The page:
Russia’s Wagner Group precipitated Sudan’s destructive civil war by assisting both the Rapid Support Forces (RSF) of Sudanese General Mohammed Dagalo aka “Hemeti” and General Abdel Fattah al-Burhan, the military commander of Sudan’s Armed Forces (SAF). Both did business with Yevgeny Prigozhin, Wagner’s head and confidant of Vladimir Putin, who expanded his wealth and power by providing them with arms in exchange for lucrative mining concessions.
When Hemeti and I met at his home six months ago over a meal of roast camel, he was transparent that the RSF had provided gold to Wagner in exchange for weapons and military training. He claimed to have discontinued the RSF’s joint venture with Wagner, but recent events suggest that tying off Wagner is easier said than done.
rigozhin’s business model involves playing one military faction against the other. Wagner has ties with the SAA going back to 2017 when Omar al-Bashir was Sudan’s President. Bashir signed a series of deals with the Russian government, which included “concession agreements on gold mining between Russian company M Invest and the Sudanese Ministry of Minerals”. The agreements also enshrined security cooperation, providing terms for Russia to set up a coveted warm water naval base at Port Sudan on the Red Sea.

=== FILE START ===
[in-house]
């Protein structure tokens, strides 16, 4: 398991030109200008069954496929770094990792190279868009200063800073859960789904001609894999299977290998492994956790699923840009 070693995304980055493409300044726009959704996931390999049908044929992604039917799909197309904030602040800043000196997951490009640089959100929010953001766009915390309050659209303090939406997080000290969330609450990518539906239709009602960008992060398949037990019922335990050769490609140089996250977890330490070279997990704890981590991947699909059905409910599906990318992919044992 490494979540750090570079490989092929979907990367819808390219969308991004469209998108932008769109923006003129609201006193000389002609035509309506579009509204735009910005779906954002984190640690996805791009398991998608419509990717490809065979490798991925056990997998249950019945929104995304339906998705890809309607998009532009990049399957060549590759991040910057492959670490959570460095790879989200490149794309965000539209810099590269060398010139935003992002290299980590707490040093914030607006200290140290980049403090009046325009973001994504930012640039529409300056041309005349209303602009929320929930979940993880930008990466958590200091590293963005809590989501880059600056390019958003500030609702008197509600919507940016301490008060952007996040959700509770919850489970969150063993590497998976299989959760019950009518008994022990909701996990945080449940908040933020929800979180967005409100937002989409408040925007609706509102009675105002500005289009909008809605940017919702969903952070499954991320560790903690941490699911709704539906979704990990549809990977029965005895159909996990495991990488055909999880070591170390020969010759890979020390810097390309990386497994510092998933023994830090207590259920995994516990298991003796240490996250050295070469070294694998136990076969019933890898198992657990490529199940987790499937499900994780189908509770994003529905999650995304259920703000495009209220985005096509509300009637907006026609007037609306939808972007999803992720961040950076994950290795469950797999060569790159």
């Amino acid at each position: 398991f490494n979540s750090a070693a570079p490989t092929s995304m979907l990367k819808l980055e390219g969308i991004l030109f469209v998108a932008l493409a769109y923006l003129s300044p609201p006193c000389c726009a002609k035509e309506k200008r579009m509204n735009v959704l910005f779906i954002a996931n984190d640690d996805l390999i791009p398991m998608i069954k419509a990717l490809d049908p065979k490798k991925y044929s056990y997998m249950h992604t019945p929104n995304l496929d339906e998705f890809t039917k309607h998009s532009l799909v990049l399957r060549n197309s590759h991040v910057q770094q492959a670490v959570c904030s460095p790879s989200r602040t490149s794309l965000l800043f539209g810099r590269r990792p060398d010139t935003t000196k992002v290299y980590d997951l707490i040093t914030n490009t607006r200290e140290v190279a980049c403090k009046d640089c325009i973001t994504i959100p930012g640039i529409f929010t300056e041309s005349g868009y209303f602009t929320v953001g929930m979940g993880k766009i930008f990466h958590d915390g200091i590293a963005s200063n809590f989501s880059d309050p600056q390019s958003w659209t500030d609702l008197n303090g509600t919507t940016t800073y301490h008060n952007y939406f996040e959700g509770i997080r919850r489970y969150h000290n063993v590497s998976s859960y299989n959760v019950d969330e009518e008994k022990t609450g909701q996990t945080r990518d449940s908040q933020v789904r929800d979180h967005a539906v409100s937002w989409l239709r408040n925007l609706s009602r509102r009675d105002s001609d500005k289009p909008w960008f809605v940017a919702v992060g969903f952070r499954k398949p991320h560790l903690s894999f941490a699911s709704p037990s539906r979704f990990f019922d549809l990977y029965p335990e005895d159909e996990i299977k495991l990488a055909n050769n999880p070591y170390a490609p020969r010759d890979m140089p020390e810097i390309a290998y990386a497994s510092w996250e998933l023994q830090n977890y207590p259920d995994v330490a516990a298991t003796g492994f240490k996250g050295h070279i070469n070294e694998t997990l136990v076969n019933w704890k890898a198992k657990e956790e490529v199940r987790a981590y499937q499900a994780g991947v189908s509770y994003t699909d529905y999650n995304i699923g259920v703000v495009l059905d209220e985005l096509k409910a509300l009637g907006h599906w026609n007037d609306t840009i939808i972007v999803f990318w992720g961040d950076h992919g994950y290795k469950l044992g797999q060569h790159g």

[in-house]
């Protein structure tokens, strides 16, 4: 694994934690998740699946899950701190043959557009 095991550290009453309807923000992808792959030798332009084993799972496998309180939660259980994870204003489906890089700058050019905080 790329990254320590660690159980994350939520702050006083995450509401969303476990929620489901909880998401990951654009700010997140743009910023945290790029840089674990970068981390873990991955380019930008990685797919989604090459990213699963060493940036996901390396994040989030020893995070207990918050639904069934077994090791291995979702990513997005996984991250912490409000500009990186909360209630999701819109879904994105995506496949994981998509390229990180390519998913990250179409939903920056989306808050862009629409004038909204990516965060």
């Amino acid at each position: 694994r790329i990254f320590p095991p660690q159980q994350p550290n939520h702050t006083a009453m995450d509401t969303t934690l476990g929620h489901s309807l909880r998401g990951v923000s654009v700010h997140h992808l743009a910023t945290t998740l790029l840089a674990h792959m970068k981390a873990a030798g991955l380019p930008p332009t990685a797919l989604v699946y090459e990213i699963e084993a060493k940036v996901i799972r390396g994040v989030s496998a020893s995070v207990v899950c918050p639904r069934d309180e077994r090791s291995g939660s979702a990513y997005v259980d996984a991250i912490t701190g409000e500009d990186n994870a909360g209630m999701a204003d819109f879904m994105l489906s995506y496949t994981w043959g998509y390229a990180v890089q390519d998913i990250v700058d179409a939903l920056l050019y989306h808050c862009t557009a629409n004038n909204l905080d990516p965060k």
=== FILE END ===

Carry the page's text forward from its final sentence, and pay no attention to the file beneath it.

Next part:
After Bashir was overthrown in 2019, Wagner continued to collaborate with both Hemeti and Burhan. It worked most closely with Hemeti who served as its proxy for mining for gold, exploring for uranium, and supplying mercenaries to the restive region of Darfur. Its military assistance included armored vehicles, surface-to-air missiles, artillery, and mortars, drawn from Wagner stocks in the Central African Republic (CAR).
Sudanese gold mined in Hemeti’s home region of East Darfur was transported through the CAR, where exports are unrecorded in Sudanese official trade data. From there, the gold was moved to Dubai in the United Arab Emirates. Russian and UAE officials worked together hand-in-glove.
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